2020-06-24

My apartment has an air conditioner, but I've never used it. Instead, every summer, I keep bottles of water in the fridge and drink it to cool down. (It helps that LA only gets really hot several days a month, and my apartment is only hottest around 5pm every day.) I was curious whether/how much energy I am actually saving. The calculation is simple: how much energy does it take to cool all the air in my apartment, versus chilling a bottle of water in the fridge?

At a rough estimate, my apartment has an area of 700 ft^{2}, and let's say 10 ft tall ceilings, for 7000 ft^{3} or 1.98×10^{8} cm^{3}. Assuming I like the room at 73F, and that it's 90F outside, the temperature drop is 90F - 73F = 305.372K - 295.928K = 9.444K. Finally, the specific heat of air in "typical room conditions" is 0.00121 J/cm^{3}K. Multiplying all of these together, we get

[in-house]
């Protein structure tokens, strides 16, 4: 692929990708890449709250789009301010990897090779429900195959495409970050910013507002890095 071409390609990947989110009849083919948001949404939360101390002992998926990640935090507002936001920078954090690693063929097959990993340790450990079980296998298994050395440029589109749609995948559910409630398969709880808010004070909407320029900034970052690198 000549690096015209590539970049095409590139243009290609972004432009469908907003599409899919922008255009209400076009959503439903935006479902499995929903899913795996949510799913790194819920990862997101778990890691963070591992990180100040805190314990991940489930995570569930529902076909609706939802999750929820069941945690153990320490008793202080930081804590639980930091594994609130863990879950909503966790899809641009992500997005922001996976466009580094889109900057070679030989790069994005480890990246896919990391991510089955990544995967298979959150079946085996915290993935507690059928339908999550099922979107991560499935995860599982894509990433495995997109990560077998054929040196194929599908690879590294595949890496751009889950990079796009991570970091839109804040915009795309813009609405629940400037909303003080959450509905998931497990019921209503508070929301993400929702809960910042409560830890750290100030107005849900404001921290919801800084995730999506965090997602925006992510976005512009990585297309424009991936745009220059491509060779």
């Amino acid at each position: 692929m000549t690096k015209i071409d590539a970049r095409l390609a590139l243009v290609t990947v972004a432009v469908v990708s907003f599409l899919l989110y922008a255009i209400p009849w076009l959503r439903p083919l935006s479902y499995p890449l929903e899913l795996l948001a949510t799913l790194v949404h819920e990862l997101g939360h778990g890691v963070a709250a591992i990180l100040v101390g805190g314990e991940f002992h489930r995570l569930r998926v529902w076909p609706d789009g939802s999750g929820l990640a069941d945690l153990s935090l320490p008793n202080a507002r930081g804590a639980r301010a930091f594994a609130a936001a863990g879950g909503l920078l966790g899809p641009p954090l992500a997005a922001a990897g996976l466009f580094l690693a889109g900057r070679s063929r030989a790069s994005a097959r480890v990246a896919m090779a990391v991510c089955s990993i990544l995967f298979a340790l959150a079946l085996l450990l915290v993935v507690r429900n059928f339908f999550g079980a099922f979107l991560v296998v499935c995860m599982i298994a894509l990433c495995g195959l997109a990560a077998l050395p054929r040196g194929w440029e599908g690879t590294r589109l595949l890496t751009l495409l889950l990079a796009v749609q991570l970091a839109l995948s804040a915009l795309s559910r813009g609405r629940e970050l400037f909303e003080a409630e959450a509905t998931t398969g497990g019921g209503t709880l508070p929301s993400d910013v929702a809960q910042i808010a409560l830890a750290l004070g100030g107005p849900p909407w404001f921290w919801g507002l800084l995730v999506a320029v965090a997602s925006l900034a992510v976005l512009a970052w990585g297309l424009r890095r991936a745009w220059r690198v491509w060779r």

1.98×10^{8} cm^{3} × (305.372 - 295.928)K × 0.00121 J/cm^{3}K = 2,262,593.52 J

In other words, it takes just over 2 megajoules of energy to cool my apartment to 73F.

What about drinking chilled water instead? I have 1 liter Nalgene bottles in my fridge, which is kept at 4C. Going through the same calculation, we have 1000 cm^{3} of water, going from the same outside temperature of 90F = 305.372K to 4C = 277.15K. Water has a specific heat of about 4.1796 J/cm^{3}K. Multiplying all of these together, we get

1000 cm^{3} × (305.372 - 277.15)K × 4.1796 J/cm^{3}k = 117,956.6712 J.

This comes out to about 20 times less energy than air conditioning my apartment.